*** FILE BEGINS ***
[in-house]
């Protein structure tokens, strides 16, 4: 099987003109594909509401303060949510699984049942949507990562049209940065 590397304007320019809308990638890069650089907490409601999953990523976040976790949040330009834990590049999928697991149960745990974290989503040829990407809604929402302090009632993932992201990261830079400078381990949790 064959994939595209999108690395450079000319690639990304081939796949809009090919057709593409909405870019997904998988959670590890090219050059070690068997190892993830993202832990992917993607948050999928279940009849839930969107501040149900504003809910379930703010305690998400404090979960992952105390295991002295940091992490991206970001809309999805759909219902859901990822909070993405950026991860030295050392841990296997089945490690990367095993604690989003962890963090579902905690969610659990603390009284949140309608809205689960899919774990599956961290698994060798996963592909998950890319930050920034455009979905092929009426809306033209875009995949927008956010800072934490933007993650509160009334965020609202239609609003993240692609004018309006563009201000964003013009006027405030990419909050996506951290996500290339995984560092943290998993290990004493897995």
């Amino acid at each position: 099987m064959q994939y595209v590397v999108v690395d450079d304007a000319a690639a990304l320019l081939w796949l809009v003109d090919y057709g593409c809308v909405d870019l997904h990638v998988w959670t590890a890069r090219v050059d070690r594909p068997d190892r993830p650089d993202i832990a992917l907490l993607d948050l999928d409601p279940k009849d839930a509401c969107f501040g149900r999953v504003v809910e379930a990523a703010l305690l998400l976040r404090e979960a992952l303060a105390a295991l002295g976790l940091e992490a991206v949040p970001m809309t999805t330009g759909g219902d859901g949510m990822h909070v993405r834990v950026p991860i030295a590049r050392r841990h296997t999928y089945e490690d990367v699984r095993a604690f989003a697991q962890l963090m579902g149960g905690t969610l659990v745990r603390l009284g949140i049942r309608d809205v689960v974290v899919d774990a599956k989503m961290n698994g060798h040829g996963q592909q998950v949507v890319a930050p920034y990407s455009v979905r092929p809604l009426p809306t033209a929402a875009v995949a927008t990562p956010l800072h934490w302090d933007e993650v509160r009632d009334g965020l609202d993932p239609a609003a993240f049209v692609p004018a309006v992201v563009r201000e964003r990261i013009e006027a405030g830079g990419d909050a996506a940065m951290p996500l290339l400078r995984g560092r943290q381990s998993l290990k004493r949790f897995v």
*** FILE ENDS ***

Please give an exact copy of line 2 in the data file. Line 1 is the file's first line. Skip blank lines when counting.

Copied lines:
């Protein structure tokens, strides 16, 4: 099987003109594909509401303060949510699984049942949507990562049209940065 590397304007320019809308990638890069650089907490409601999953990523976040976790949040330009834990590049999928697991149960745990974290989503040829990407809604929402302090009632993932992201990261830079400078381990949790 064959994939595209999108690395450079000319690639990304081939796949809009090919057709593409909405870019997904998988959670590890090219050059070690068997190892993830993202832990992917993607948050999928279940009849839930969107501040149900504003809910379930703010305690998400404090979960992952105390295991002295940091992490991206970001809309999805759909219902859901990822909070993405950026991860030295050392841990296997089945490690990367095993604690989003962890963090579902905690969610659990603390009284949140309608809205689960899919774990599956961290698994060798996963592909998950890319930050920034455009979905092929009426809306033209875009995949927008956010800072934490933007993650509160009334965020609202239609609003993240692609004018309006563009201000964003013009006027405030990419909050996506951290996500290339995984560092943290998993290990004493897995």